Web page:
He's had things published in Alembical, Cinema Spec, Flashing Swords, Ages of Wonder, Intergalactic Medicine Show, Tales of the Unanticipated, Writers of the Future, Shred of Evidence and Flash Me Magazine, to name a few.

Here is Mary Robinette Kowal's Interview. From it, I learned that Tony is a "huge fan" of the Wild Cards Series. Cool. Again, smart man. (By the way, I'll have more on Wild Card-related stuff soon).

There's also this interview with Suzanne Church on the occasion of Tony's Prix Aurora Award Nomination. It's on a Facebook page, and I kinda dig the format. It may actually be the same as most print interviews, but the Facebook format makes it look just that extra bit interactive.

Here's Tony's Website.

For a sample story, consider Silk and Shadows, via Beneath Ceaseless Skies. And for a somewhat longer work, take a look at Metamorphosis in Amber, via Abyss & Apex.

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Saturday, April 18, 2009

Something to Believe In

In preparation for our move back east this summer, we've started to pack up a few boxes. Light work, just this and that every day or so. It's hard not to come across things of interest, nostalgia-making, etc. I won't punish you with too much of this, but there was this...

Gudrun just found a journal that she kept, all too briefly, when Maya was little and we were still living in Scotland. It recounts how she was out walking with Maya one day. Maya asked who made the sky. Gudrun gave a rather long, detailed lecture on the various possibilities. She moved into religious territory and - as Gudrun is not particularly comfortable in this region - she said that Maya could choose to believe what felt right to her when she is older.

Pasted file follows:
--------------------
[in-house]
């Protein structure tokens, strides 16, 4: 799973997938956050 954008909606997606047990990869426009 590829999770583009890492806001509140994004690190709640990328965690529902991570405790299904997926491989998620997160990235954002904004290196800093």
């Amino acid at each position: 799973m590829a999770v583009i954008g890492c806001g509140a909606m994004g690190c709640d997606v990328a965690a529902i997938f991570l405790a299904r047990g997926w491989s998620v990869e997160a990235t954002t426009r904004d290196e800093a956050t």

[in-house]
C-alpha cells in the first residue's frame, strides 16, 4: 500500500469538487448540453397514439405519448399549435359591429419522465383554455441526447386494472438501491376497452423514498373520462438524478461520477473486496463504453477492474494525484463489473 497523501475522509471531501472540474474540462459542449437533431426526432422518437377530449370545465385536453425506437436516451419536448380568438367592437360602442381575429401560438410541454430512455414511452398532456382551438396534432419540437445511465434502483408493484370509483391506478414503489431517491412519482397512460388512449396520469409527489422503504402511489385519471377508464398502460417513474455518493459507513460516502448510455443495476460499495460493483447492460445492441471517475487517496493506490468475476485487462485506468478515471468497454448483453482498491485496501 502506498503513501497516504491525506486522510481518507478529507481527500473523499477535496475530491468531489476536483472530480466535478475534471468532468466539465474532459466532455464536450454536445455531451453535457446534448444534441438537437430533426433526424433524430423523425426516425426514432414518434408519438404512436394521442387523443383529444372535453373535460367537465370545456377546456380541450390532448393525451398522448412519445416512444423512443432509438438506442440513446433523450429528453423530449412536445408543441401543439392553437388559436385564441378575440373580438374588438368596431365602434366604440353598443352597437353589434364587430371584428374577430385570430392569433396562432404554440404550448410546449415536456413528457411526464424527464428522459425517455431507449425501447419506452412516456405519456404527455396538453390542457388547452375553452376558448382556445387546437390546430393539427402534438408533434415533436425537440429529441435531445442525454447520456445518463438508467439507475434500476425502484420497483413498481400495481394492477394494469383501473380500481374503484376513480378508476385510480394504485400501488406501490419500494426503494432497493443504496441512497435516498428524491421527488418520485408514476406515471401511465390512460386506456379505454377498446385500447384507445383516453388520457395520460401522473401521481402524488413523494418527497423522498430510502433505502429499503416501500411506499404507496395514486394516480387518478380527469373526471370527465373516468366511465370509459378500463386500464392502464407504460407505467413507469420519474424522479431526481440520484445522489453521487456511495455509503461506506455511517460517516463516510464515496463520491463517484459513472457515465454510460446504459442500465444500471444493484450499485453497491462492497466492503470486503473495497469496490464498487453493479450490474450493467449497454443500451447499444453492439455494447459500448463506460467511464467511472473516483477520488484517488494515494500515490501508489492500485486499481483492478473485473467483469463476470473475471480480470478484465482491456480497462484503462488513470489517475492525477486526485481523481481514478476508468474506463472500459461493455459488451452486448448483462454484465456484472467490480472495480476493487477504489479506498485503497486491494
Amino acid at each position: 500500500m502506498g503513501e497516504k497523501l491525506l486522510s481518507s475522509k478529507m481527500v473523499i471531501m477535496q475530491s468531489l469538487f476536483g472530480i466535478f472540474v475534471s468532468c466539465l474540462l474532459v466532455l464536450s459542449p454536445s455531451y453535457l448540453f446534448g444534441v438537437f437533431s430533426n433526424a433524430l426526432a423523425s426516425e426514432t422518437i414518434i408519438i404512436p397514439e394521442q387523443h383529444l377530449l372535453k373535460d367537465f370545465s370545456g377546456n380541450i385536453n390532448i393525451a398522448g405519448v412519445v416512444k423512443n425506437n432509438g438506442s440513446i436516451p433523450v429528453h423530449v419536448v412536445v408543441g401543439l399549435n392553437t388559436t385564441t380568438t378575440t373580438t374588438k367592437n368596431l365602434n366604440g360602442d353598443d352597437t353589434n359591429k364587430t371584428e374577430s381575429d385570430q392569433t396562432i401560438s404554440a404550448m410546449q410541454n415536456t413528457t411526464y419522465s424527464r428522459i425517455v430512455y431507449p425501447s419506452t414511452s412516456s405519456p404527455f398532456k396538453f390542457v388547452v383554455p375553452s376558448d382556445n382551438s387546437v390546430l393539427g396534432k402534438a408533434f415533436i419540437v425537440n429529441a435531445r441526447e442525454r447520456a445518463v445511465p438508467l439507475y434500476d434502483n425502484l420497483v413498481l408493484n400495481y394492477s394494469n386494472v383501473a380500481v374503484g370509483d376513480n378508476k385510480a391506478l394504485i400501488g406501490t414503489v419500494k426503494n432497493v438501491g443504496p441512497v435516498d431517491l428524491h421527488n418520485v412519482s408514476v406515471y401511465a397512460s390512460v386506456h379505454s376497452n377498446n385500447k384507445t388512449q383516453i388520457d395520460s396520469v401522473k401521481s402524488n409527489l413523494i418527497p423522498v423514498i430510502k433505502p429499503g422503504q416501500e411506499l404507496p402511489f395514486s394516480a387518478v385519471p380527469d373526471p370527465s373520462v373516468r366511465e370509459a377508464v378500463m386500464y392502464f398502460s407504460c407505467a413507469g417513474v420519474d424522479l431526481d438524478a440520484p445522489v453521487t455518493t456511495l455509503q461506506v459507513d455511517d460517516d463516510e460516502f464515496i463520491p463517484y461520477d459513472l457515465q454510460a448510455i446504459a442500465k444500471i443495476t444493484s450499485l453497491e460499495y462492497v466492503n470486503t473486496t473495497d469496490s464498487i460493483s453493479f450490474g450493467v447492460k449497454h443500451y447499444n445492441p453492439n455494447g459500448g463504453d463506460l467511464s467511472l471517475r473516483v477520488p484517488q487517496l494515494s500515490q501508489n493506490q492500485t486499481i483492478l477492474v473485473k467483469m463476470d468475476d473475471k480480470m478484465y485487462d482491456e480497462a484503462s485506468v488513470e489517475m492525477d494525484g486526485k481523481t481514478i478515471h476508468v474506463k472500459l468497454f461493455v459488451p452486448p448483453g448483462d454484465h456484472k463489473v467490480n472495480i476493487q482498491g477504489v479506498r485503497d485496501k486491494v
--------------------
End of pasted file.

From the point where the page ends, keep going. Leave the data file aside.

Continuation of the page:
Maya had a ready answer for this. She said: "I want to believe in cookies."

Got any similar child-related stories? Or favorite things to believe in?

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Friday, April 17, 2009

A Little Italian...

I just noticed that Il guerriero del Lago d'Argento (the second half of the English version of Acacia: The War with the Mein) received a review or announcement or just a mention in general at If you can read this wonderful language (Italian) and are curious, take a look here.

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Thursday, April 16, 2009

Bright Of The Sky

I had the pleasure of sitting next to Kay Kenyon at last year's World Fantasy Awards banquet. (Thanks for arranging that, Lou Anders.) She's quite gracious, and she taught me a thing or two about how to survey a room (looking for famous people and stuff) without looking like you're surveying the room. Useful advice.

Ever since then I've wanted to read her work, in particular the Entire and the Rose Series that begins with Bright of the Sky. I finally got to it, and I'm glad I did. I enjoyed it quite a bit. It's sci-fi, but I find the characters, the world and the epic nature of the conflict to draw me in ways that good fantasy does. I don't quite know what I mean by that, but I felt the same way reading Peter F. Hamilton's The Dreaming Void. Her alternate universe is authentically weird, dangerous, fascinating.

Here's what Publishers Weekly had to say in a Starred review...

At the start of this riveting launch of a new far-future SF series from Kenyon (Tropic of Creation), a disastrous mishap during interstellar space travel catapults pilot Titus Quinn with his wife, Johanna Arlis, and nine-year-old daughter, Sydney, into a parallel universe called the Entire. Titus makes it back to this dimension, his hair turned white, his memory gone, his family presumed dead and his reputation ruined with the corporation that employed him. The corporation (in search of radical space travel methods) sends Titus (in search of Johanna and Sydney) back through the space-time warp. There, he gradually, painfully regains knowledge of its rulers, the cruel, alien Tarig; its subordinate, Chinese-inspired humanoid population, the Chalin; and his daughter's enslavement. Titus's transformative odyssey to reclaim Sydney reveals a Tarig plan whose ramifications will be felt far beyond his immediate family. Kenyon's deft prose, high-stakes suspense and skilled, thorough world building will have readers anxious for the next installment.